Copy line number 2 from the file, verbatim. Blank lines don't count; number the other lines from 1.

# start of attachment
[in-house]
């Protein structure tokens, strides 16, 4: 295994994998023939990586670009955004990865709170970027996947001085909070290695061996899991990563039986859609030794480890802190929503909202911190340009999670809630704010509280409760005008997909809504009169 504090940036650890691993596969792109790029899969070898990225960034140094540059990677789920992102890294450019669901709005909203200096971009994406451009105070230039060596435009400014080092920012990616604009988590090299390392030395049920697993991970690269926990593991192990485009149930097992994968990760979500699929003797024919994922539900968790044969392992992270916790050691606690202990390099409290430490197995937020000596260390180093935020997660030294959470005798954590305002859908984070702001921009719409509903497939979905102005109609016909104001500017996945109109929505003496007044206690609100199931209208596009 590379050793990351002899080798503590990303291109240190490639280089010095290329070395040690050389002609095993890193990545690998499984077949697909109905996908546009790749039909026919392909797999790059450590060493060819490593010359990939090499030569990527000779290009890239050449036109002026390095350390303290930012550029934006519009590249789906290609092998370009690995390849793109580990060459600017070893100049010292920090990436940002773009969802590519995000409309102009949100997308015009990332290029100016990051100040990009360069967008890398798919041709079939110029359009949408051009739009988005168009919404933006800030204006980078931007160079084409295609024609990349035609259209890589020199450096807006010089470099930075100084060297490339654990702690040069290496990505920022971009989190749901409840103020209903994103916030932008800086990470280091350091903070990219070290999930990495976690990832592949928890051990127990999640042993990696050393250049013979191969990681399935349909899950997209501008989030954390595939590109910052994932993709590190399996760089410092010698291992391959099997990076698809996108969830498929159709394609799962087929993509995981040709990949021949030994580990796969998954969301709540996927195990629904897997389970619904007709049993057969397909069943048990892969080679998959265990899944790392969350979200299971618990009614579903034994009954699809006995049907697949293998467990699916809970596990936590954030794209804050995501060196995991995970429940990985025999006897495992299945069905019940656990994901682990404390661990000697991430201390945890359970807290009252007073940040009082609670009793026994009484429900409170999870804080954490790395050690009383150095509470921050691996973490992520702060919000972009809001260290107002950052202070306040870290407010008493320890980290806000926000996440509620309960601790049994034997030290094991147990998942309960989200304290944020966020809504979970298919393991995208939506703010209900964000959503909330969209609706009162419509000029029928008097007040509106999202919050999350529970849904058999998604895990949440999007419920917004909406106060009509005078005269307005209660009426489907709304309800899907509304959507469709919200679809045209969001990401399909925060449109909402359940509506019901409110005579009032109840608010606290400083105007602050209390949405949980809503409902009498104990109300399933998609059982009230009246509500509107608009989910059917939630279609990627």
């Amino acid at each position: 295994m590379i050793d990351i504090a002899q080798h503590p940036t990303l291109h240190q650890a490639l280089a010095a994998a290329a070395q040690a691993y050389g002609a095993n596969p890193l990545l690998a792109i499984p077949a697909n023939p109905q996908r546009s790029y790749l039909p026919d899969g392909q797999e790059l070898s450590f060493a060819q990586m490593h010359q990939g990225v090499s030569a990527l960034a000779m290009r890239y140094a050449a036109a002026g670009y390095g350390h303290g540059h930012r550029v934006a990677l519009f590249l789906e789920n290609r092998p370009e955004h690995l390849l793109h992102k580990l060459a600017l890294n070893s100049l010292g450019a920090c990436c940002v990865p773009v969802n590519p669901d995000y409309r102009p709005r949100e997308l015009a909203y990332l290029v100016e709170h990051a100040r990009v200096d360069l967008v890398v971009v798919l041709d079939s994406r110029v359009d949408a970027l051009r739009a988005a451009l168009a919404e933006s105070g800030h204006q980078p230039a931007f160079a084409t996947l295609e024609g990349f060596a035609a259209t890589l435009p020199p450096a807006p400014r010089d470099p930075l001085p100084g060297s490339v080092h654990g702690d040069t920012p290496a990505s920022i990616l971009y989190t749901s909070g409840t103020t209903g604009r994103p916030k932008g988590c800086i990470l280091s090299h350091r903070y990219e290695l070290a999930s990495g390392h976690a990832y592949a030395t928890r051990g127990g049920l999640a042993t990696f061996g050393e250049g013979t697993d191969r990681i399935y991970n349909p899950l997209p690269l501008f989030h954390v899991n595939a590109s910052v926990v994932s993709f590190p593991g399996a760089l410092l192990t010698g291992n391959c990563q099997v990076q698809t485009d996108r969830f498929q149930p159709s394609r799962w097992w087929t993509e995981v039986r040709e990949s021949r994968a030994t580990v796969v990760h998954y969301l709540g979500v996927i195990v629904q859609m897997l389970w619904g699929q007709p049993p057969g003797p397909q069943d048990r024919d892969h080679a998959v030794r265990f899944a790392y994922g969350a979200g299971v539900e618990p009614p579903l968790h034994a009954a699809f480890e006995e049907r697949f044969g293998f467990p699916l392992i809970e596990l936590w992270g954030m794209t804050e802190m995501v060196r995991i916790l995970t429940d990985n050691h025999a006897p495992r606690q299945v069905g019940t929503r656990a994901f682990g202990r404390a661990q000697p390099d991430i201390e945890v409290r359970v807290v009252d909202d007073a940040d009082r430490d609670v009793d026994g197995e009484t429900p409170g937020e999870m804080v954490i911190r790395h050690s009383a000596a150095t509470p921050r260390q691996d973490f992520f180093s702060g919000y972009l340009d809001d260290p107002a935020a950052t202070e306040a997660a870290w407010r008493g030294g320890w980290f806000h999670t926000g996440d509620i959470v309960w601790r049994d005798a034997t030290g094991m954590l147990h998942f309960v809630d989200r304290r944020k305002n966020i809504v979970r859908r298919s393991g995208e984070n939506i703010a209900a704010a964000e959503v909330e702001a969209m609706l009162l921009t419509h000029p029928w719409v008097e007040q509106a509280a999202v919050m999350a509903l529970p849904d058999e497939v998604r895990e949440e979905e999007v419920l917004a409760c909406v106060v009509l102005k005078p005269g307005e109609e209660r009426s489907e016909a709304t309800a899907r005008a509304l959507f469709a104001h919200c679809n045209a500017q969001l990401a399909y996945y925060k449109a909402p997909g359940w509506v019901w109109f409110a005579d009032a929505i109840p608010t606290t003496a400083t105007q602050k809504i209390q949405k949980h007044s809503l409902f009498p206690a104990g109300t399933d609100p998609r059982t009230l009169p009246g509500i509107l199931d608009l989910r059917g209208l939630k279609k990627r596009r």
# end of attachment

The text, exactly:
């Protein structure tokens, strides 16, 4: 295994994998023939990586670009955004990865709170970027996947001085909070290695061996899991990563039986859609030794480890802190929503909202911190340009999670809630704010509280409760005008997909809504009169 504090940036650890691993596969792109790029899969070898990225960034140094540059990677789920992102890294450019669901709005909203200096971009994406451009105070230039060596435009400014080092920012990616604009988590090299390392030395049920697993991970690269926990593991192990485009149930097992994968990760979500699929003797024919994922539900968790044969392992992270916790050691606690202990390099409290430490197995937020000596260390180093935020997660030294959470005798954590305002859908984070702001921009719409509903497939979905102005109609016909104001500017996945109109929505003496007044206690609100199931209208596009 590379050793990351002899080798503590990303291109240190490639280089010095290329070395040690050389002609095993890193990545690998499984077949697909109905996908546009790749039909026919392909797999790059450590060493060819490593010359990939090499030569990527000779290009890239050449036109002026390095350390303290930012550029934006519009590249789906290609092998370009690995390849793109580990060459600017070893100049010292920090990436940002773009969802590519995000409309102009949100997308015009990332290029100016990051100040990009360069967008890398798919041709079939110029359009949408051009739009988005168009919404933006800030204006980078931007160079084409295609024609990349035609259209890589020199450096807006010089470099930075100084060297490339654990702690040069290496990505920022971009989190749901409840103020209903994103916030932008800086990470280091350091903070990219070290999930990495976690990832592949928890051990127990999640042993990696050393250049013979191969990681399935349909899950997209501008989030954390595939590109910052994932993709590190399996760089410092010698291992391959099997990076698809996108969830498929159709394609799962087929993509995981040709990949021949030994580990796969998954969301709540996927195990629904897997389970619904007709049993057969397909069943048990892969080679998959265990899944790392969350979200299971618990009614579903034994009954699809006995049907697949293998467990699916809970596990936590954030794209804050995501060196995991995970429940990985025999006897495992299945069905019940656990994901682990404390661990000697991430201390945890359970807290009252007073940040009082609670009793026994009484429900409170999870804080954490790395050690009383150095509470921050691996973490992520702060919000972009809001260290107002950052202070306040870290407010008493320890980290806000926000996440509620309960601790049994034997030290094991147990998942309960989200304290944020966020809504979970298919393991995208939506703010209900964000959503909330969209609706009162419509000029029928008097007040509106999202919050999350529970849904058999998604895990949440999007419920917004909406106060009509005078005269307005209660009426489907709304309800899907509304959507469709919200679809045209969001990401399909925060449109909402359940509506019901409110005579009032109840608010606290400083105007602050209390949405949980809503409902009498104990109300399933998609059982009230009246509500509107608009989910059917939630279609990627």